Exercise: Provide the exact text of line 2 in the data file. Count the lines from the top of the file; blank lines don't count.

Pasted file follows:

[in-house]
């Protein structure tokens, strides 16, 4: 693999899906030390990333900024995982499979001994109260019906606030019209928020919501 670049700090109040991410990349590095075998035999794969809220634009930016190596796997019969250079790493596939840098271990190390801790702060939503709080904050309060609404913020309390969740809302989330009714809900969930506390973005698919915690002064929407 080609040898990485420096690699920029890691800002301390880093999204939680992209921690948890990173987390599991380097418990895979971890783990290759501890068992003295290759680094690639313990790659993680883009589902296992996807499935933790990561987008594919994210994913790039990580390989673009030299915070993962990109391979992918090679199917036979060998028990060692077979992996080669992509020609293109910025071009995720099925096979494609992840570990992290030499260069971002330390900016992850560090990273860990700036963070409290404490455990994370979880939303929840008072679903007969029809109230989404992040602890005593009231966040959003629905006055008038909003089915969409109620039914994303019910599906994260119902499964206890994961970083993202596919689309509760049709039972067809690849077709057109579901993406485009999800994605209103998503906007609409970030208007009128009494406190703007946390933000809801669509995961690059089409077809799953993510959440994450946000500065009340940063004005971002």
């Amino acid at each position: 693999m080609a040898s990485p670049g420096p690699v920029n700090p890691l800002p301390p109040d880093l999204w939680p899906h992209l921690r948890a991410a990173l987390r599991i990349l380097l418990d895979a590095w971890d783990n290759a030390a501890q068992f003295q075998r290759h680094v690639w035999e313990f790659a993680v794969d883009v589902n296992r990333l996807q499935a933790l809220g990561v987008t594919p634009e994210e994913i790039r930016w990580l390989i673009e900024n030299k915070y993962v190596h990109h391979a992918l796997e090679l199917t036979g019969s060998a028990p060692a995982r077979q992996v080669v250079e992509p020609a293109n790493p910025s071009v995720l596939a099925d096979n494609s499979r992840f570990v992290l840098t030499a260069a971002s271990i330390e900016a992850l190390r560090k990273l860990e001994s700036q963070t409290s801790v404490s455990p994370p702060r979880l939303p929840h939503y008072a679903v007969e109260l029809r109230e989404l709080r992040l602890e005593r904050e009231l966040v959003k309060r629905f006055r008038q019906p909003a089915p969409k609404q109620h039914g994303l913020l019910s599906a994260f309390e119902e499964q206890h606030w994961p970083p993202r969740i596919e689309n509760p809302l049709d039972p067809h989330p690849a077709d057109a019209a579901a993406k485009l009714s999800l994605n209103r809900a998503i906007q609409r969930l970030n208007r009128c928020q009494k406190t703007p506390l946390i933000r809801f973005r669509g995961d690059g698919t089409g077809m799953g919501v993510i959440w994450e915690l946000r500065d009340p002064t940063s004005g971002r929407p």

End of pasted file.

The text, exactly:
């Protein structure tokens, strides 16, 4: 693999899906030390990333900024995982499979001994109260019906606030019209928020919501 670049700090109040991410990349590095075998035999794969809220634009930016190596796997019969250079790493596939840098271990190390801790702060939503709080904050309060609404913020309390969740809302989330009714809900969930506390973005698919915690002064929407 080609040898990485420096690699920029890691800002301390880093999204939680992209921690948890990173987390599991380097418990895979971890783990290759501890068992003295290759680094690639313990790659993680883009589902296992996807499935933790990561987008594919994210994913790039990580390989673009030299915070993962990109391979992918090679199917036979060998028990060692077979992996080669992509020609293109910025071009995720099925096979494609992840570990992290030499260069971002330390900016992850560090990273860990700036963070409290404490455990994370979880939303929840008072679903007969029809109230989404992040602890005593009231966040959003629905006055008038909003089915969409109620039914994303019910599906994260119902499964206890994961970083993202596919689309509760049709039972067809690849077709057109579901993406485009999800994605209103998503906007609409970030208007009128009494406190703007946390933000809801669509995961690059089409077809799953993510959440994450946000500065009340940063004005971002």